A Chinese court upheld on Tuesday a Canadian man’s death sentence for drug smuggling a day before another court is due to rule on the case of another Canadian accused of spying.
The court proceedings for the two Canadians come as lawyers in Canada representing Meng Wanzhou, the detained chief financial officer of telecoms giant Huawei, make a final push to convince a B.C. Supreme Court not to extradite her to the United States, where she faces charges linked to violating sanctions.
Robert Schellenberg was arrested for drug smuggling in 2014 and jailed for 15 years in late 2018.
He appealed but a court in the city of Dalian sentenced him to death in January 2019, a month after Meng was arrested at Vancouver International Airport on a warrant from the United States, charged with misleading HSBC Holdings PLC about Huawei’s business dealings in Iran, potentially causing the bank to violate American economic sanctions.
Meng, who has said she is innocent, has been fighting her extradition from under house arrest in Vancouver.
The High Court in the northeast province of Liaoning heard Schellenberg’s appeal against the death sentence in May last year and confirmed the verdict on Tuesday.
It sent the case to the Chinese supreme court for review, as is required by law before any death sentences can be carried out.
Verdict expected for 2nd Canadian
A verdict for fellow Canadian Michael Spavor, who has been detained by China since late 2018 on suspicion of espionage, is expected to be announced later this week, possibly as soon as tomorrow.
Spavor was detained by Chinese authorities on Dec. 10, 2018 — nine days after Meng, the chief financial officer of Huawei Technologies — was arrested while changing planes in Vancouver. Meng was detained on U.S. charges related to possible dealings with Iran.
Another Canadian, Michael Kovrig, was arrested at the same time as Spavor. Kovrig is still awaiting a verdict following his trial, which ended in March.
Ottawa has repeatedly criticized the Chinese government over what it has called the “arbitrary detention” of Spavor and Kovrig and the secrecy surrounding their cases.
Foreign Affairs Minister Marc Garneau condemned the ruling and called on China to grant Schellenberg clemency.
Canada strongly condemns China’s decision to uphold the death penalty sentence against <a href=”https://twitter.com/hashtag/RobertSchellenberg?src=hash&ref_src=twsrc%5Etfw”>#RobertSchellenberg</a>.<br> <br>Full statement: <a href=”https://t.co/BUvRja7yVC”>https://t.co/BUvRja7yVC</a> <a href=”https://t.co/GwxJmT42IT”>pic.twitter.com/GwxJmT42IT</a>
Speaking to reporters by telephone after attending the hearing, Canada’s ambassador to China, Dominic Barton, also called for China to grant clemency.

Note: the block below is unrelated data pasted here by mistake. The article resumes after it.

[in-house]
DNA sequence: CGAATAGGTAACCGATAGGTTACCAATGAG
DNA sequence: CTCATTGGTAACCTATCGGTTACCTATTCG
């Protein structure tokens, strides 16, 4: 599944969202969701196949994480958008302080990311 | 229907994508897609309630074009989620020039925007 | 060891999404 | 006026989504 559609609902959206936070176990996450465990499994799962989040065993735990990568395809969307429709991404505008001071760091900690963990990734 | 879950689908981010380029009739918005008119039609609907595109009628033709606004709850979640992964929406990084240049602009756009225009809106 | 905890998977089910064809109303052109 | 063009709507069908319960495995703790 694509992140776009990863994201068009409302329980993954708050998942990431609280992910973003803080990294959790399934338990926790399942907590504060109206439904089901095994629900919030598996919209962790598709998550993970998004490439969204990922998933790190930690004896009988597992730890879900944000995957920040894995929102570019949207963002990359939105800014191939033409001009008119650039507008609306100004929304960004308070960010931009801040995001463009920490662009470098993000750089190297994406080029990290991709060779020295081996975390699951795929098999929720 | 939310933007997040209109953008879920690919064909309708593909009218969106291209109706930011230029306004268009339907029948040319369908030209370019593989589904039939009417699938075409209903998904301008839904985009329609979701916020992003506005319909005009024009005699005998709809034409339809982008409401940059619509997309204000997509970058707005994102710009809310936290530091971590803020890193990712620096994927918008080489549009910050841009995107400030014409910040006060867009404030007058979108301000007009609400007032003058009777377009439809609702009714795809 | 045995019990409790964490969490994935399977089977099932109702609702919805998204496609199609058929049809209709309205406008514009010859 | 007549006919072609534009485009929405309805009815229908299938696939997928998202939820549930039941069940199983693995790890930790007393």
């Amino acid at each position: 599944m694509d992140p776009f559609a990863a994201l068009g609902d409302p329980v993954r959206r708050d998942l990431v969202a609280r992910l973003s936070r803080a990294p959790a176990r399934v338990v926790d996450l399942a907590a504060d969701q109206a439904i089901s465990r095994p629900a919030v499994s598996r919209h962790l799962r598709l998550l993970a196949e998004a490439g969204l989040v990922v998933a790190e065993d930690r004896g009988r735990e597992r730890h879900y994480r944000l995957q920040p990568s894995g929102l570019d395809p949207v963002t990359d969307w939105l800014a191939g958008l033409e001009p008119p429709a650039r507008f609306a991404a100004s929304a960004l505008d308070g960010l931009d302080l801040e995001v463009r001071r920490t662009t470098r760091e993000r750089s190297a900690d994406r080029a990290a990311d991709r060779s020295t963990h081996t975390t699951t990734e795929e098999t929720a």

The ambassador said Canadian diplomats talked with Schellenberg after the ruling but declined to give details.
“He is remarkably composed,” Barton said. “We had a good conversation.”
Barton said he would travel later Tuesday to the northeastern city of Dandong to see Spavor.
Barton said a court in the northeastern city of Dandong, on a river bordering North Korea, is expected to announce a verdict on Spavor on Wednesday. As for Kovrig, the ambassador said, “we have not received any indication of that.”
Asked whether the three cases were linked to Meng’s, Barton said, “I don’t think it’s a coincidence these are happening right now while events are going on in Vancouver.” He said the case was “part of the geopolotical process of what is happening.”
China has rejected the suggestion the cases of the Canadians in China are linked to Meng’s case in Canada though China has warned of unspecified consequences unless Meng was released.
Diplomats from the United States, Germany, Australia and France attended Tuesday’s hearing, according to Barton. He expressed thanks to them and to other governments for expressing support for Canada.
Family is hopeful
Schellenberg’s family declined to comment Monday, but a friend, who said she was authorized to speak for the family, released a written statement saying they remain hopeful that diplomatic efforts between Canada and China will bring about the “best possible outcome for Bob.”
Officials from the Canadian Embassy in Beijing were denied access to Kovrig’s trial earlier this year.
Prime Minister Justin Trudeau and U.S. President Joe Biden spoke about Spavor and Kovrig during a phone call last week, in which Biden condemned the detention and said the U.S. will support Canada’s efforts to secure their release.
The United States wants the Huawei executive, Meng, who is the company founder’s daughter, extradited to face charges she lied to banks in Hong Kong in connection with dealings with Iran that might violate trade sanctions.
The Chinese foreign ministry did not immediately respond to a request for comment.